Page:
The Government has published the General Scheme of the Online Safety & Media Regulation Bill 2019 (the “Scheme”) which has the aim of regulating harmful content and creating a safer environment online, especially for children.  

The Scheme addresses three main concerns: cyber bullying, material that promotes self-harm or suicide, and material that could cause a risk to health by promoting nutritional deprivation.  It is proposed that any content falling within these will be dealt with under the same legislative framework as criminal material.

The proposed Bill permits the new Media Commission to impose the following obligations on internet service providers (ISPs), amongst others, in certain circumstances:

  • implement an Online Safety Code to provide clarity around matters such as the making of complaints and requesting the removal of online content;
  • develop minimum standards for the regulation of online material to ensure that inappropriate content is flagged in such a manner that ISPs or regulators can act swiftly; and
  • make safety a foundation of new platforms by combining technology with human intervention.  This will look to phase Artificial Intelligence (AI) initiatives into the market over time while ensuring that there is some level of human understanding within the procedure.

The Scheme is the outcome of consultations held by The Department of Communications, Climate Action and Environment in respect of the proposed legislation and outlines a national system of oversight of social media companies overseen by a new Online Safety Commissioner.

The stated objectives of the now published Scheme include greater protection for Irish residents while using online platforms and guidelines based on current EU Directives for more stringent regulation of those providing online streaming, file sharing, audio-visual and traditional television services.

The proposed legislation will amend the Broadcasting Act 2009 and will also implement the revised Audiovisual Media Services Directive1 (the “revised AVMSD”) which Member States are required to implement by 19 September 2020.   

The Broadcasting Authority of Ireland will be dissolved and a new Media Commission established. This will have functions relating to the regulation of audiovisual media services, including audiovisual broadcasting services, on-demand audiovisual media services, the regulation of sound media services, including sound broadcasting services, and the regulation of designated online services.  One of the key functions of the new Media Commission will be to provide a regulatory framework that takes account of the rapidly changing technological environment and provides for rules to be applied in a proportionate, consistent and fair manner across all regulated services, having regard to the differing nature of those services.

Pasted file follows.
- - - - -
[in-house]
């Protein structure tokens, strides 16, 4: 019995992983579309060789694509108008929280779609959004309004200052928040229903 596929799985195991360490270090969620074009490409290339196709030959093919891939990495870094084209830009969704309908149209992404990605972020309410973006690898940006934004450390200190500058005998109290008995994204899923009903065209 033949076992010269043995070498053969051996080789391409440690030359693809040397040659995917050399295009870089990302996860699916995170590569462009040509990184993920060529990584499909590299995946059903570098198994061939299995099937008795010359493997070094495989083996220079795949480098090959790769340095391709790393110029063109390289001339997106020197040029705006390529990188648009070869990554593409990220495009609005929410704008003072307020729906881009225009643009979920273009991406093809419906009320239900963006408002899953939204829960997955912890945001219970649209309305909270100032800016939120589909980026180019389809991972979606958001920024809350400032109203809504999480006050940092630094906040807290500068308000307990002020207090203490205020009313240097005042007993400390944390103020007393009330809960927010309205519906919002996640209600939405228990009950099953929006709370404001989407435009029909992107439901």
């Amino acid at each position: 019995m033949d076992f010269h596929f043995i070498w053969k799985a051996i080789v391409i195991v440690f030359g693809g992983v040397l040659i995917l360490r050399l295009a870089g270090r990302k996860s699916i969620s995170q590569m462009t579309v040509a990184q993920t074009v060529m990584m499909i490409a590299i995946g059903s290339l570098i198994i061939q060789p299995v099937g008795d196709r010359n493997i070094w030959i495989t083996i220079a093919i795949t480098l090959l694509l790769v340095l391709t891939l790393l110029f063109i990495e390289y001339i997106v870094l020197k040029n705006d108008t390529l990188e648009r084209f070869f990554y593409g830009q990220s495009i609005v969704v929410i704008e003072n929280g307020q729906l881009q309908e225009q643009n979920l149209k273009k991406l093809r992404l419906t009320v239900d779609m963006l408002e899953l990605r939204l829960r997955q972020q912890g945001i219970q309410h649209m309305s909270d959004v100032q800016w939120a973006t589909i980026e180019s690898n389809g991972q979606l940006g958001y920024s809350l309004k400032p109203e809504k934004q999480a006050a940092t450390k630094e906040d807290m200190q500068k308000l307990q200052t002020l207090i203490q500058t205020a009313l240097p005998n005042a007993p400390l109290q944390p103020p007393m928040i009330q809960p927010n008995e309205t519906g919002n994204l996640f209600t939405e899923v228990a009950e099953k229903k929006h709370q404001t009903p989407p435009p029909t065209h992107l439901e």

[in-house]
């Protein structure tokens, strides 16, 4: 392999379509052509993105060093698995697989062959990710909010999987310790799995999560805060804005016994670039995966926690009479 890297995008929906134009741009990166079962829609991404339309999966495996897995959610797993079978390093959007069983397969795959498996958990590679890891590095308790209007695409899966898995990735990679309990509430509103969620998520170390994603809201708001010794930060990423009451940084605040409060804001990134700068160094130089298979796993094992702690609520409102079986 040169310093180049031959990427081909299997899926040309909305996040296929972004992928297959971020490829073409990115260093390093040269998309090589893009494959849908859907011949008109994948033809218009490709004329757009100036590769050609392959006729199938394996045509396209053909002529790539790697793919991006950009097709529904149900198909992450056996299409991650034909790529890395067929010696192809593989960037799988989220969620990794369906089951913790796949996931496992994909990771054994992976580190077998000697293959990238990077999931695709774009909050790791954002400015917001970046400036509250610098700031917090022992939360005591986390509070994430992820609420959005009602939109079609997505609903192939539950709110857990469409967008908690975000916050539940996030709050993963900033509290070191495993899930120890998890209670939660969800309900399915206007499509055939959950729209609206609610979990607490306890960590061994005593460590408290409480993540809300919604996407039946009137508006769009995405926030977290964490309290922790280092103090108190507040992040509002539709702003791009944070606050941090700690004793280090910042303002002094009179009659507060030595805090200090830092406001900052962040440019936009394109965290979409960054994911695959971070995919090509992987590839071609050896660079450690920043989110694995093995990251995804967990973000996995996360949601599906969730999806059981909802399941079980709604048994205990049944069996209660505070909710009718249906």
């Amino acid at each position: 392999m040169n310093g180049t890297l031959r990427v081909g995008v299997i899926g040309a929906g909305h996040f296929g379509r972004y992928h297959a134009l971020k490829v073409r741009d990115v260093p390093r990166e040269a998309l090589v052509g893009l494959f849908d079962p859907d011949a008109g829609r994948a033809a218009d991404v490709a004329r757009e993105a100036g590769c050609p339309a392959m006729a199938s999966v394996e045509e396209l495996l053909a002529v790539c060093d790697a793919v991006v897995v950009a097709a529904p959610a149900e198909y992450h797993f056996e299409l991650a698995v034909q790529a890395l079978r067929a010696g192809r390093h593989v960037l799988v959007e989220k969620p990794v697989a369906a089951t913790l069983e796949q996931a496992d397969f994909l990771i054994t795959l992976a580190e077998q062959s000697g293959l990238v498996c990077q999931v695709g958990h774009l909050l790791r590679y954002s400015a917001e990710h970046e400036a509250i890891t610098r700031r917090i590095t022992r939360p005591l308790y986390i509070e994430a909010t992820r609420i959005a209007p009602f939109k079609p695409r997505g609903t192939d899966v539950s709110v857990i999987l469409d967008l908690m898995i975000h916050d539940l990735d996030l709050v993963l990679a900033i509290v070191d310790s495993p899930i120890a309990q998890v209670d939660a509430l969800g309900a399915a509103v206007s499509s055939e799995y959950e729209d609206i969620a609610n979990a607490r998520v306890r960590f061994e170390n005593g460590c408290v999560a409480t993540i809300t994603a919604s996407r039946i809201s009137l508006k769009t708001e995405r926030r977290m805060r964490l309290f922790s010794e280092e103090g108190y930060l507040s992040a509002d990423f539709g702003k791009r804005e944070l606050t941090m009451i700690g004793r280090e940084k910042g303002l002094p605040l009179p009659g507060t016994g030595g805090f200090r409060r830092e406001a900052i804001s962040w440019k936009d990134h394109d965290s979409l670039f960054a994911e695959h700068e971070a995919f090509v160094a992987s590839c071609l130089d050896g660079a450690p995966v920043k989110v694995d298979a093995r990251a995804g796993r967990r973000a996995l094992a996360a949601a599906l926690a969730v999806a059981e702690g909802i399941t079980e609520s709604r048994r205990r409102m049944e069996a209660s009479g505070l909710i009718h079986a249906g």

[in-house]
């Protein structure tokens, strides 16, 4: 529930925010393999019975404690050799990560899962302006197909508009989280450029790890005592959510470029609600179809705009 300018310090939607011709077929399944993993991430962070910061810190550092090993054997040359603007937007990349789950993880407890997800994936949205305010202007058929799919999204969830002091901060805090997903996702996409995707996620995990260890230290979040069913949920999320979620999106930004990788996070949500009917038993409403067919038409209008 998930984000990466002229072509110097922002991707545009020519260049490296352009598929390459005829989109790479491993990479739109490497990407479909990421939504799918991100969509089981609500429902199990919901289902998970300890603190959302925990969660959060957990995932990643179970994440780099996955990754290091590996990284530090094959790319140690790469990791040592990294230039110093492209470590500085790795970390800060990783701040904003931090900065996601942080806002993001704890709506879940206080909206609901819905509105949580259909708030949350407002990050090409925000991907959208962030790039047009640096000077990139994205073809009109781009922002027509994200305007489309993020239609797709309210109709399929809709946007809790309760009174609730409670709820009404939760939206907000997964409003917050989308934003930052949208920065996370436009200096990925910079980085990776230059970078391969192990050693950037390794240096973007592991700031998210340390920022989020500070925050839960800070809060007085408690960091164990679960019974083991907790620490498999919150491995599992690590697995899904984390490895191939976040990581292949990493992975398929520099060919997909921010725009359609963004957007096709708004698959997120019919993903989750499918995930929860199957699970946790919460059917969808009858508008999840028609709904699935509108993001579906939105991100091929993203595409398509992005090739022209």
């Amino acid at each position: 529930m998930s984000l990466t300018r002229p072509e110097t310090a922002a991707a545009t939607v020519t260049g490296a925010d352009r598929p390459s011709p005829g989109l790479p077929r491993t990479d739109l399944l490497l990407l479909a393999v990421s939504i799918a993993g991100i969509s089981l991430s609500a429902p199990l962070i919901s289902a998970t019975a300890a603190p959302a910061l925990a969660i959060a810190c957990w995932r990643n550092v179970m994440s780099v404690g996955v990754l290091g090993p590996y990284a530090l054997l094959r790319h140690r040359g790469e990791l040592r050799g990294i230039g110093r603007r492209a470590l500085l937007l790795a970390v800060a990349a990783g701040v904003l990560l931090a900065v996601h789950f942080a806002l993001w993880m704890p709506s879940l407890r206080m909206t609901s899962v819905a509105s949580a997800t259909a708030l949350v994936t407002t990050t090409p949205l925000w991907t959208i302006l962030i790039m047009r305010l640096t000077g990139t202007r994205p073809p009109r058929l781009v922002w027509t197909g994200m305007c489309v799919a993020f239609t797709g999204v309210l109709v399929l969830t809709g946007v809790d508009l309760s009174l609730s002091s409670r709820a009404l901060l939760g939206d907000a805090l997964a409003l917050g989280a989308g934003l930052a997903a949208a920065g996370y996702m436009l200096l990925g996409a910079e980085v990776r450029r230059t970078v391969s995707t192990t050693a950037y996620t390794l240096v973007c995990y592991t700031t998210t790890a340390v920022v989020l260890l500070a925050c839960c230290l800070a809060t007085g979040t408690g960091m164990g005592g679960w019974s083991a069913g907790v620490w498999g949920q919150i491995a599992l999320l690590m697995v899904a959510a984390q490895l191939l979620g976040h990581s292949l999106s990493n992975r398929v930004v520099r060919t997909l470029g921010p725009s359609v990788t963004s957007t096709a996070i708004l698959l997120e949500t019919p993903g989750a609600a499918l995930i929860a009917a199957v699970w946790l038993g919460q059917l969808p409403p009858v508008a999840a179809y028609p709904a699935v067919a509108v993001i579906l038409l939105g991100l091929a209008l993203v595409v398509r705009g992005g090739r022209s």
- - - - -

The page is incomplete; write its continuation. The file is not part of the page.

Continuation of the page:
Audiovisual media services /ISPs should note that the Scheme proposes to introduce a range of enforcement measures under the ambit of the new Media Commission, including powers to:

  • issue notices and warnings;
  • devise, implement, monitor and review codes, including codes of practice;
  • conduct investigations and inquiries;
  • appoint authorised officers to carry out investigations;
  • impose administrative financial sanctions, subject to court confirmation, and enter into settlement arrangements;
  • prosecute summary offences;
  • convey licenses to television broadcasting services; and
  • operate a registration system for on demand audio-visual media services.

These powers may be exercised in respect of all ISPs that are established in Ireland, without the need for further intervention by other EU regulators.

The Scheme builds on the revised AVMSD by regulating the platforms that video share and provide on-demand and/or traditional television services.  The revised AVMSD sets out a core set of principles to protect against online harm and entrusts a regulator to uphold such principles.  The proposed Bill goes further by seeking to incorporate the regulation of video sharing platform services envisaged by the revised AVMSD, thus ensuring that audiovisual media services have appropriate measures in place, such as age verification and parental restrictions, as well as a robust complaints process for users.  This may require audiovisual media services to abide by online safety codes in respect of matters not envisaged by the revised AVMSD and may also require non-audiovisual media services to abide by online safety codes in certain circumstances.

Comment

Audiovisual media services/ISPs should familiarise themselves with the requirements that may be imposed under the new legislative regime and take note of the sanctions and enforcement measures, which could include criminal penalties for non-compliance.  In particular, once their obligations become clear audiovisual media services/ISPs should prioritise implementing an online safety code and establishing mechanisms to monitor online material to ensure that inappropriate content is flagged swiftly.  The new measures are wide-ranging and affect not only traditional media broadcasters but also many audiovisual media services/ISPs who may have previously been able to self-regulate.

Also contributed by Harry Oulton.